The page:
June 30 — 1:43 pm, 2016

Drexel’s School of Education earns important accreditation in reading instruction

The designation means that graduates have learned the best strategies for teaching young children to read, including those with learning issues.

teacher reading to kids harvey finkle Photo: Harvey Finkle

The Special Education program and Multisensory Reading Instruction program at Drexel University’s School of Education recently earned accreditation from the International Dyslexia Association (IDA), making Drexel just one of 26 schools nationwide that meet its standards.

Those standards require that teachers know the science of reading instruction and know how to teach all students to read, regardless of their learning style or perceptual issues, such as dyslexia.

Jenny Bogoni, executive director of READ! by 4th, the citywide campaign to help students reach grade level in reading by 4th grade, said in a statement that "empowering teachers is central to the work" of the campaign.

She added that schools and districts hiring graduates from programs like Drexel’s that have been accredited by IDA and its subsidiary, the Center for Effective Reading Instruction, “can be assured these teachers have the knowledge and skills to teach all students to read.”

One goal of the READ! by 4th campaign is that by 2020, all the new K-3 teachers hired by the School District will have received training from IDA-accredited schools of education.

A 2006 report from the National Council on Teacher Quality showed that only 15 percent of education schools expose their students to “evidence-based practice,” said Nancy Scharff, via email. Scharff leads the instructional strategies committee for READ! by 4th.

“Rb4’s vision is to strengthen the professional pipeline by encouraging education schools to meet the IDA Knowledge and Practice Standards,” she said.

Drexel and St. Joseph’s University, which had previously attained the accreditation, are serving as models, Scharff added.

Lori Severino, the special education program director at Drexel’s School of Education, said that teachers specifically learn about dyslexia and how to teach the “basic parts of the English language,” among other evidence-based skills. Graduates will be prepared to teach early childhood, K-3, and older students.

Drexel, which is a partner of READ! by 4th, has positioned itself to support the campaign in other ways as well, according to Scharff.

As the leader of the campaign’s instructional strategies arm, Drexel has connected with other universities, shared information about its program, and helped them implement similar approaches. Last October, Drexel hosted a workshop for 10 universities to teach them about standards in knowledge and practice for the teaching of reading.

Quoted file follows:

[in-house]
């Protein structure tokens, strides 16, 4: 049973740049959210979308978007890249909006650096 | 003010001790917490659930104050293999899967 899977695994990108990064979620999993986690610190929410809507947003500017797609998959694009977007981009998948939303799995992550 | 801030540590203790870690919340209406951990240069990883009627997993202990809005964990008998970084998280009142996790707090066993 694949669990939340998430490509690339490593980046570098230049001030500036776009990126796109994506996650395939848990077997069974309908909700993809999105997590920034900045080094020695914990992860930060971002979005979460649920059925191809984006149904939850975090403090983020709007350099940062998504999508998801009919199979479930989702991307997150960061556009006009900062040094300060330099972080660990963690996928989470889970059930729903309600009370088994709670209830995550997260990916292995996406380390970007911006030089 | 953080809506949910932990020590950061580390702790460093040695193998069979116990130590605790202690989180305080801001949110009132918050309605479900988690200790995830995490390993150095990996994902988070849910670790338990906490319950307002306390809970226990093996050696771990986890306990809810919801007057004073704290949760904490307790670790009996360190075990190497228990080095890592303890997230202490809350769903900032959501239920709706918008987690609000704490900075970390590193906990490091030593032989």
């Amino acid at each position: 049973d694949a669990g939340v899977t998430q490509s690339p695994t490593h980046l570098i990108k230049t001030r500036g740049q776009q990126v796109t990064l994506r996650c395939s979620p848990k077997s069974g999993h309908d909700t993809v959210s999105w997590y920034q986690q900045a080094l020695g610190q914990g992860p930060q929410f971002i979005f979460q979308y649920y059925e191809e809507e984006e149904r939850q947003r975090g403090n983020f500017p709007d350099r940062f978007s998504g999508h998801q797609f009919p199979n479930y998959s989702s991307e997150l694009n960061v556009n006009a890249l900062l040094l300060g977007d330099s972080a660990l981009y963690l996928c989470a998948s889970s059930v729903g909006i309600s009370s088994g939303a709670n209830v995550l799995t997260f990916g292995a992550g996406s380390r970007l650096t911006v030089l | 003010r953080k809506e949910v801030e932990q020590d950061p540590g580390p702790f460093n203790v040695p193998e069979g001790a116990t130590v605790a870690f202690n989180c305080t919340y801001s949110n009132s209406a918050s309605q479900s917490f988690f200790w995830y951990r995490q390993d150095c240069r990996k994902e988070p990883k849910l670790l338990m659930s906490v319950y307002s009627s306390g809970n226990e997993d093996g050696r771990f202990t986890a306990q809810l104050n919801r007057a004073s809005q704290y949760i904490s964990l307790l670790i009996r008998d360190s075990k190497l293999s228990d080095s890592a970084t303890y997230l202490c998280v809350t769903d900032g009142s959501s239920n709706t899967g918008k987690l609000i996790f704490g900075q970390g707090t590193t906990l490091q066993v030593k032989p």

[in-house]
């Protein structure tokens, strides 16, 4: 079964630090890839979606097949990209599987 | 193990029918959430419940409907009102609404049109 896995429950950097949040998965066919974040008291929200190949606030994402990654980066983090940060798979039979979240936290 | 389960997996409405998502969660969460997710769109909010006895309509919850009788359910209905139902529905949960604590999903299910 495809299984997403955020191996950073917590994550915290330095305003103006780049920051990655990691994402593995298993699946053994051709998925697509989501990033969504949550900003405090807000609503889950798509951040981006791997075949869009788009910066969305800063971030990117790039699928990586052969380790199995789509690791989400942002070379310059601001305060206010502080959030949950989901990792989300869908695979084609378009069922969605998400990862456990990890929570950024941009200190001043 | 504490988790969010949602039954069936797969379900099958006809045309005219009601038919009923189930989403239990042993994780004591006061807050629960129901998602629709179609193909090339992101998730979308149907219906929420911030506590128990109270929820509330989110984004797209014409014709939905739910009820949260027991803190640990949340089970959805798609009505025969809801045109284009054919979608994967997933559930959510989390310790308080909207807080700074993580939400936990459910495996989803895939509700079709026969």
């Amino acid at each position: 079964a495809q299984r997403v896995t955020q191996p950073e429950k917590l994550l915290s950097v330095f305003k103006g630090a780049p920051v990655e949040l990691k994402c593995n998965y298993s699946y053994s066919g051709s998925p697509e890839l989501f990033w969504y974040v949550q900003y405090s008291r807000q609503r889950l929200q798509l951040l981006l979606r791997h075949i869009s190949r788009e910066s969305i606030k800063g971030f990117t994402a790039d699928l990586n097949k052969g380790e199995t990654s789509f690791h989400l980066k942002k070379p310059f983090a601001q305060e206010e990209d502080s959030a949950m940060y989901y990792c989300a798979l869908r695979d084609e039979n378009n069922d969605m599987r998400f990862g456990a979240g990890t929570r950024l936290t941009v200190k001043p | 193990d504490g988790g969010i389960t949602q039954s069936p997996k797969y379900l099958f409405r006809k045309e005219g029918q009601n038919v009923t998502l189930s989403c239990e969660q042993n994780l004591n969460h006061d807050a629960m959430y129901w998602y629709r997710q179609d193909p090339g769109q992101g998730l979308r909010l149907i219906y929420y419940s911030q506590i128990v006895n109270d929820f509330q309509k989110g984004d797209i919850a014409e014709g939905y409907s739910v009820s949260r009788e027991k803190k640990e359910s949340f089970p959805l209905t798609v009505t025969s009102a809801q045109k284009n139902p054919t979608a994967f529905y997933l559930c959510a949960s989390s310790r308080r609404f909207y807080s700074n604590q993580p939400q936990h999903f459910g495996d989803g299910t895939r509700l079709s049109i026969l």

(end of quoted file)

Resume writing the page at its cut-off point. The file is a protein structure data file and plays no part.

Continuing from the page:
Now that it is accredited, Drexel will have even more leverage in getting other universities involved.

As a “major, well-respected university in the area,” Scharff said, Drexel will be able to “get others aware and able to take action.”

Drexel applied for the accreditation last August and received it in May. Throughout the accreditation process, Drexel had to meet various standards set by the IDA, which some described as “rigorous,” including knowledge and practicum requirements. Topics covered include knowledge of the structure of language, knowledge of dyslexia and other learning disorders, and understanding of how to teach young readers the basics of phonics and word recognition.

The accreditation process included a site visit, in which the IDA evaluated Drexel’s coursework and observed students teaching the material.

Severino said that the accreditation validates what the program has been doing for years.

St. Joseph’s, which received accreditation a few years ago, was a member of the first group of schools to be accredited.

Its vision is similar to that of Drexel’s, said Cathy Spinelli, a professor at SJU: giving its future teachers the best possible preparation. SJU’s program includes an experiential component – the Urban Teaching Residency – in which students receive credit for teaching at schools in the area.

Students spend time working at their “host school,” while receiving mentorship from other teachers there, in what Spinelli called a two-pronged effort. Through this exchange, Spinelli said, students in St. Joseph’s University’s program will be prepared to teach in urban schools, including those in Philadelphia. Spinelli noted that some of her former students now work in the KIPP charter schools in Philadelphia, where some had done their residencies.

Scharff also noted that St. Joseph’s University is a partner in the READ! by 4th campaign and has been “generous with outreach and sharing information.”

Tommy Mosca, a student in Drexel’s School of Education, said his training showed him how important reading is to a student’s development in the classroom. Mosca earned a master’s degree to teach mathematics in 2015 and noticed that some students were having trouble finishing math problems because they were struggling to read the questions. After talking with his adviser, Mosca decided to go back to school to learn more about teaching reading and how he could combine that with his background in math. Mosca completed the Wilson Reading Program at Drexel this year and is on track to earn a reading specialist degree in 2017.

Mosca said that he likes the program at Drexel because of the professors and the small classes. He says that the program has prepared him to work with students, including those who are struggling.

“When I see a student, I can pinpoint struggles,” Mosca said.

He added that he works with a student three times a week during the year and said that the “gains were unbelievable.”  

"It doesn’t matter what subject you’re in,” said Mosca. “The words are most important.”


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